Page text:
A. Frederick Collins

As wonderful in its production of high temperature as liquid air is in its cold producing properties, ranks thermit, the latest invention. This marvellous new compound, to which its inventor, Dr. Hans Gold-schmidt, of Essen, Germany, has given the name "Thermit," is made by combining in the proper proportions two elements most frequently occuring on the earth's surface, namely oxygen, in the form of oxides, and aluminum, the metal found in common clay. When these two substances are combined and then ignited, an enormously high temperature, equal to the intense heat of the electric arc light, is instantly produced.

The exact method of making the compound, the simplest way of obtaining the highest caloric value, and the most practicable manner of utilizing the resultant energy created by this process of combustion, have opened a new field of unlimited application, and thus another science is brought into the realm of those termed exact. While the reducing properties of aluminum were discovered at least fifty years ago, the scientific investigators who studied these phonom-ena overlooked entirely its most essential characteristic. It remained for Dr. Goldschmidt to point and invent a thermit mixture which, when once ignited in a single place, continued its self-combustion throughout its whole mass without any external source of heat. Thus a crusrble filled with a seething mass of thermit hot enough for the production of artificial diamonds or the welding of a crank-shank can be held in the hands with impunity, and many other equally interesting and useful experiments may be performed utilizing a temperature diametrically opposite to that of liquid air and in every way as spectacular.

But, unlike liquid air, the commercial value of thermit has already been proven beyond peradventure of a doubt. Its application in the production of pure metals and the faculty with which gigantic pieces of metal are welded together are in evidence in many cities throughout continental Europe.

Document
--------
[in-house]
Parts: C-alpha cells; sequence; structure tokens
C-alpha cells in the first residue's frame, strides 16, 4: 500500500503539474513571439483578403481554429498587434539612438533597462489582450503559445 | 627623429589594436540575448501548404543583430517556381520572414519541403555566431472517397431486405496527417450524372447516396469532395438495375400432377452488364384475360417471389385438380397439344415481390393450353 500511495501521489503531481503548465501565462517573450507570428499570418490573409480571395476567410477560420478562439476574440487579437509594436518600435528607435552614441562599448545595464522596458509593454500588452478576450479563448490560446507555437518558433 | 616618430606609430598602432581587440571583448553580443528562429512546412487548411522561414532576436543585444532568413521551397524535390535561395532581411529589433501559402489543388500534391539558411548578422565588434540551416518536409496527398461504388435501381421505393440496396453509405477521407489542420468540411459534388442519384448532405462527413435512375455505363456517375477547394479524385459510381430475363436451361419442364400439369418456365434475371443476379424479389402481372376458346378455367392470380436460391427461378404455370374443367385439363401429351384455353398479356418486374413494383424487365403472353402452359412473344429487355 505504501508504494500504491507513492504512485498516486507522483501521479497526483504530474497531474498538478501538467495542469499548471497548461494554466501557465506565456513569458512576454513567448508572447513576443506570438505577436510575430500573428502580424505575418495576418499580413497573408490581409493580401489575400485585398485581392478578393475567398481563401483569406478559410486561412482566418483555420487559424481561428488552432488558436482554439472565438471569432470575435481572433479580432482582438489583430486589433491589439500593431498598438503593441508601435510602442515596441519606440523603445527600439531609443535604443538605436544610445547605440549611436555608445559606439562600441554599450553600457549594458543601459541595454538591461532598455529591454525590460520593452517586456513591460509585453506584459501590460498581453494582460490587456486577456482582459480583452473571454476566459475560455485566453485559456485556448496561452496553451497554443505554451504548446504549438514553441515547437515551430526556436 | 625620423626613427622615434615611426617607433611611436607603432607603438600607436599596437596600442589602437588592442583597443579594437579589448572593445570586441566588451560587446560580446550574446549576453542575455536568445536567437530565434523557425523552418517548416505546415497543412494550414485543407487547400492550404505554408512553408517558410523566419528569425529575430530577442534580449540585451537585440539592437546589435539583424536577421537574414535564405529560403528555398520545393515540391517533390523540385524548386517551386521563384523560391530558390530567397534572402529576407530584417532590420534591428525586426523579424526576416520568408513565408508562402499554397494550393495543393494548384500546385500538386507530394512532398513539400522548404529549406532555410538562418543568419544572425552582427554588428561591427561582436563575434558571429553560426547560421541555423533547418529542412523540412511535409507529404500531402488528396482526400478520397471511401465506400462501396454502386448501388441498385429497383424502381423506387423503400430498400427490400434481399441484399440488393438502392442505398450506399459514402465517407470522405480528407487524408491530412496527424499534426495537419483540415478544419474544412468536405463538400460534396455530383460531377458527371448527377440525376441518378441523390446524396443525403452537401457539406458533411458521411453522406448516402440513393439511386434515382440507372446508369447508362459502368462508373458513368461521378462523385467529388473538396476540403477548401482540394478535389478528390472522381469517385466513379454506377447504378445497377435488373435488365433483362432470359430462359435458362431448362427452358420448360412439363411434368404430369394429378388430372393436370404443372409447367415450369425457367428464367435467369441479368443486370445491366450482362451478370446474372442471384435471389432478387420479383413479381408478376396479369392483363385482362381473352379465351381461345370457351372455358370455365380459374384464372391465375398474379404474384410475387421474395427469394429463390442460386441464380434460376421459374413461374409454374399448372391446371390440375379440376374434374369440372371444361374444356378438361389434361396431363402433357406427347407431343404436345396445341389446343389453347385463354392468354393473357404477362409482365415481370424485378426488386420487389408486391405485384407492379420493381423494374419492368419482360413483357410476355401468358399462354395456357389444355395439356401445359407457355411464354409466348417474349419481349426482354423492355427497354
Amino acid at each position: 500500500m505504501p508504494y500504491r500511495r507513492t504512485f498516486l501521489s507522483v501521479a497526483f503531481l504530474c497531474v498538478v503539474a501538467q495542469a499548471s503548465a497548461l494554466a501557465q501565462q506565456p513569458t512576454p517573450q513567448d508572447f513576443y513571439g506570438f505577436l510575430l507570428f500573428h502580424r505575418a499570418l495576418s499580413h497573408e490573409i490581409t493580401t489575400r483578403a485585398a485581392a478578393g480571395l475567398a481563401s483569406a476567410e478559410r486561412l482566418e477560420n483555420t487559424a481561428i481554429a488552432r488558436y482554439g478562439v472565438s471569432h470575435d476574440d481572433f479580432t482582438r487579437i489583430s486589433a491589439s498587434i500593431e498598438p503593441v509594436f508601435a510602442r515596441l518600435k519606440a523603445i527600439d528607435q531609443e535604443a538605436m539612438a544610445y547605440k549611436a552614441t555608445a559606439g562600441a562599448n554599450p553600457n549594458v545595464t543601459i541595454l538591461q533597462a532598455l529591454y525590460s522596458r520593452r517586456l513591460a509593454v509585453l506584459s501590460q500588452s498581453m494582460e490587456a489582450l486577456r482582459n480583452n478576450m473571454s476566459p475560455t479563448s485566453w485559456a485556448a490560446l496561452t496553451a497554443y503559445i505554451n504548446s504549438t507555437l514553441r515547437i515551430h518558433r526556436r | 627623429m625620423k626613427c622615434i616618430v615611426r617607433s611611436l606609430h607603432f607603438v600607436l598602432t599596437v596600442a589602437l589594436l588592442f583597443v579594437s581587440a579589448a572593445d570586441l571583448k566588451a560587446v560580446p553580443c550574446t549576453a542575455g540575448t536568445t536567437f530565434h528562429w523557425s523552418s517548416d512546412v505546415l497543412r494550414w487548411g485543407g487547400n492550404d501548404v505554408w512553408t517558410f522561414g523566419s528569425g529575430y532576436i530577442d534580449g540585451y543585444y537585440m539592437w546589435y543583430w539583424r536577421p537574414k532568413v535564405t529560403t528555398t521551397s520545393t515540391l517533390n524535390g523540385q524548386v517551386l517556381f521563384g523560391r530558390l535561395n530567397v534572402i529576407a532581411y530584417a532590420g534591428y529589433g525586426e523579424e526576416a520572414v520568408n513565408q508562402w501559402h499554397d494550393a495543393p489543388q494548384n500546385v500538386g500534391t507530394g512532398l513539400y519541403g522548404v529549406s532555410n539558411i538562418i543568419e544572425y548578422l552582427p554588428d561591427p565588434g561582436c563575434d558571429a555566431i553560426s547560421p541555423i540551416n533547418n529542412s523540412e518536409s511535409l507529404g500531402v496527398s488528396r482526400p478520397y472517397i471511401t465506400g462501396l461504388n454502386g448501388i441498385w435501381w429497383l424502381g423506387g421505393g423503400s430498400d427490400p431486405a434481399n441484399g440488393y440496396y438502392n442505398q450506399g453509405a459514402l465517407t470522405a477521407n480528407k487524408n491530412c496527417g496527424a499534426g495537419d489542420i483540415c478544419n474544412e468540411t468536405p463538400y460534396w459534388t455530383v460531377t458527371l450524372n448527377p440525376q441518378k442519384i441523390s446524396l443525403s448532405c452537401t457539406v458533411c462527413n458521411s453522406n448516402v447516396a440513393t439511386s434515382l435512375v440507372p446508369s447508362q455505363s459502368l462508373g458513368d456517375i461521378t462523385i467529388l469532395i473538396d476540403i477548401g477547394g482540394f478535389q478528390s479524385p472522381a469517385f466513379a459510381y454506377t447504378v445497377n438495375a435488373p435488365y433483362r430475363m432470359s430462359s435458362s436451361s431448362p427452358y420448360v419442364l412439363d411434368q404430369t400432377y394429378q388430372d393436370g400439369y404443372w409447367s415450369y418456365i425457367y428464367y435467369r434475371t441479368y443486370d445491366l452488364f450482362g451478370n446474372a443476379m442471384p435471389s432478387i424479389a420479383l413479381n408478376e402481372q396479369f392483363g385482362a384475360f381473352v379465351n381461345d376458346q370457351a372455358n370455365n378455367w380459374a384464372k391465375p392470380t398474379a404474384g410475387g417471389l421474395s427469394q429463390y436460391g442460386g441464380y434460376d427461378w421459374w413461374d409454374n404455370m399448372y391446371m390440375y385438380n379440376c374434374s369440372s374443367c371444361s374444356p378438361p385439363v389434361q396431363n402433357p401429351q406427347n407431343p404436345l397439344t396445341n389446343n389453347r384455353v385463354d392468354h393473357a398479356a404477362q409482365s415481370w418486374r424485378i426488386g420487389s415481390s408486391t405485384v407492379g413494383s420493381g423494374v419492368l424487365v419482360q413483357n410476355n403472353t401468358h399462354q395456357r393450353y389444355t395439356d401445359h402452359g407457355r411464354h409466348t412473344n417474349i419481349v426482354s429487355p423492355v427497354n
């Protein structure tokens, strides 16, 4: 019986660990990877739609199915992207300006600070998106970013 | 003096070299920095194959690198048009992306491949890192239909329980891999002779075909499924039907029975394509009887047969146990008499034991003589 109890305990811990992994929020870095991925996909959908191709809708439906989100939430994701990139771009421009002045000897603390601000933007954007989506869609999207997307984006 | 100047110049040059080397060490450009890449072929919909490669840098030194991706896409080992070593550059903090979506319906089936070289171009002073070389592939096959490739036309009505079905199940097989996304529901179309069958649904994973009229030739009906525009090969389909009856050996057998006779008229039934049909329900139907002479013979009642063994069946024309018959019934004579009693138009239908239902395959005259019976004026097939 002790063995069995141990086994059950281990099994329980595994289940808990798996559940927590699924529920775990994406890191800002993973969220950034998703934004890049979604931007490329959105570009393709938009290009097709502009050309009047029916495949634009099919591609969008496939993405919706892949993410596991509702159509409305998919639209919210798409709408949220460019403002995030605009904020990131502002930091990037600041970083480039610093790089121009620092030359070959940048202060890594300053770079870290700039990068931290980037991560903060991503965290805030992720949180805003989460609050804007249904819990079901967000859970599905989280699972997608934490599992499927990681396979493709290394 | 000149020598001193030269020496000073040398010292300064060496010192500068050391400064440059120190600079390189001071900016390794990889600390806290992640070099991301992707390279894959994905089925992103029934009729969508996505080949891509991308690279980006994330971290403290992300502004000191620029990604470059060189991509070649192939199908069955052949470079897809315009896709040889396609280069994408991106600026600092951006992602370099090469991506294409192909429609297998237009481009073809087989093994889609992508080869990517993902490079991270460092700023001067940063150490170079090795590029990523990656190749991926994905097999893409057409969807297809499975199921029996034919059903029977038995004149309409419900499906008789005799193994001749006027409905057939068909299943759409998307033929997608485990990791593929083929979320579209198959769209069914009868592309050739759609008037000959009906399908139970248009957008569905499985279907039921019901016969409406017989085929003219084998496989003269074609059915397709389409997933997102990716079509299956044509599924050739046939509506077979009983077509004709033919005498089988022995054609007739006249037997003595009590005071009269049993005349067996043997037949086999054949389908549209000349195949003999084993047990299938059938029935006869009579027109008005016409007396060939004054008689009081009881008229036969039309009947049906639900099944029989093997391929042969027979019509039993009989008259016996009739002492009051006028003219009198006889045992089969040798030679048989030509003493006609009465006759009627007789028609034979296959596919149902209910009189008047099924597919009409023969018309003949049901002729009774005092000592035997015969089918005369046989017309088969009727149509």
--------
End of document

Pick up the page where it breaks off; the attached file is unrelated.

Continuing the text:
The thermit compound is a grayish black powder, very like coarse gunpowder in appearance. When it is desired to obtain molten iron either in its pure state, for the arts, or for welding purposes, the aluminum powder and ferro-oxide, or iron rust, are placed in a crucible made of magnesia or other suitable material having high heat resisting qualities. Graphite or clay cruicibles will not answer the purpose, for the heat is so intense that under its influence they commence to bulge until their distortion causes them to crack.

The thermit is ignited by putting in a small pinch of peroxide of barium, and a fuse is led to this and ignited. A reaction takes place almost immediately, and the solid oxygen contained in the iron oxide combines with the aluminum, forming an aluminum oxide, while the iron contained in the oxide of iron runs to the bottom of the crucible, in virtue of being heavier than the aluminum slag separated from it. The reaction producing this remarkable result takes place in less than one minute, without regard to the quantity of thermit used. The result is an enormous heat, developed with safety, while in other and older experiments of external combustion there have been violent and explosive effects, and therefore only the smallest quantities could be tested. The chemical reaction provides a rapid evolution of heat, which when started from a given point, raises the next nearest portion of the mixture to a temperature sufficiently high to cause another reaction, and this mode of heat propagation continues until finally the entire mixture is ignited.

To find a method for the initial ignition of the thermit was in itself no easy task, and while barium peroxide is now used for the purpose of ignition, a long line of experiments were made before it was definitely ascertained that it offered the best medium that could be found. Second only in its usefulness to the production of pure metals, but capable of a more spectacular demonstration, is the thermit welding process. As a method for welding, thermit begins where the blacksmith's forge ends.

It is not intended to use the new process for welding small pieces of iron or steel, but where broken pieces of metal of great size are to be repaired, especially in situ, it fulfils a place unsupplied by any other method known. Every up to date road may quickly and cheaply have its rails welded together so that a smooth surface may be obtained. It is therefore readily seen what a useful compound it is.